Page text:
Vehicle Imports: Nigeria Loses as Benin, Togo Gain by John Iwori

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Following the delay in implementation of the new auto policy, importation of vehicles, especially used ones popularly called tokunbo, has made Nigerian neighbours  gainers, THISDAY investigations have revealed.

Since the new auto policy was introduced last year, Nigeria’s neighbours such as the Republic of Benin, Togo and the Republic of Benin have continued to gain while the country  continues to lose millions of naira that would have accrued to the  government  in form of import duties on vehicles.

Already, tokunbo vehicles meant for the Nigerian market are now imported through the ports situated in Nigeria’s Republic of Benin and Togo.

Vehicles import into Nigeria has dropped to 50 per cent. Managing Director of Port and Terminal Multiservice Limited (PTML), Mr. Asconio Russo, who confirmed the development said the volume of vehicles being imported into Nigeria has dropped sharply due to implementation of the automotive policy.

Russo dropped the hint when the National President, Association of Nigerian Licensed Customs Agents (ANLCA),  Olayiwola Shittu visited PTML in Lagos.

He revealed that the volume of vehicles being imported into the country has reduced by half since the introduction of the auto policy and might even get worse when full implementation begins in April, 2015.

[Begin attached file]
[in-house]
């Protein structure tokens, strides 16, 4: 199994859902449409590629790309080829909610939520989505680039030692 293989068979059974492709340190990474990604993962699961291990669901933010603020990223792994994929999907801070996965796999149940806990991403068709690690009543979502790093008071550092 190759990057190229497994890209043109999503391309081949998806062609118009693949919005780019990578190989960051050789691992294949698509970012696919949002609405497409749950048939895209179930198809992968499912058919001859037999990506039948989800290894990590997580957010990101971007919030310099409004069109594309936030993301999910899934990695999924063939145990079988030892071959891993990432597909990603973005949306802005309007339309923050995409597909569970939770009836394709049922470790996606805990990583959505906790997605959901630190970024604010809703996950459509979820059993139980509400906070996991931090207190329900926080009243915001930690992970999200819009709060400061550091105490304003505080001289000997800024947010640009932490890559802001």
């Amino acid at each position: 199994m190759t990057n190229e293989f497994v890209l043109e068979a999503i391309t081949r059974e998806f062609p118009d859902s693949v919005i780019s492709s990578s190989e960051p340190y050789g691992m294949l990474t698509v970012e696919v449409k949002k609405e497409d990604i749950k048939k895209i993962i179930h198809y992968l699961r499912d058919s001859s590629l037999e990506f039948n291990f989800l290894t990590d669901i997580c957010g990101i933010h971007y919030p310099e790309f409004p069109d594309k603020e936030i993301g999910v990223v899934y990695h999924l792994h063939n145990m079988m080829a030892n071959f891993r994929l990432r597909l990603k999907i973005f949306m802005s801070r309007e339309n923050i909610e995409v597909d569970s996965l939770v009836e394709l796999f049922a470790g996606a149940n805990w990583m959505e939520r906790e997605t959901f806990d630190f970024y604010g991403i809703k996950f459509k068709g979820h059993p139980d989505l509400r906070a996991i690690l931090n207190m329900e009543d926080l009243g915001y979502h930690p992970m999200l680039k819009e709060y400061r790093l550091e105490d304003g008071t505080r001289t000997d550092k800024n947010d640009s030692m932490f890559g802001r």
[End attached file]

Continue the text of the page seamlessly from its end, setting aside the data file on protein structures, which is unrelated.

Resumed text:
“I may not want to comment on government policy because it is not my prerogative but I can give you the figures. I can tell you that the number of vehicles being discharged all over Nigerian. I am not talking about our terminal alone but in the entire country has dropped 50 per cent. So the calculation is if the whole of Lagos was discharging 20,000 or 25,000 vehicles every month, it is like we are now doing 10,000 vehicles and these are the ones coming in through RORO.

“There are also some containers which have also disappeared. We have noticed that the number of vehicles coming into Cotonou has increased dramatically so we are losing business while Cotonou is gaining business. Everyone can understand what this means and we know that Cotonou’s population has not increase from 10 million people they were. This policy is dramatically affecting the port industry and this is affecting the overall population because the prices of vehicles are going up in the market and this is something we see every day.”

Shittu had told Russo that his association had always been critical of the auto policy because the implementation would affect the businesses of its members across the country.

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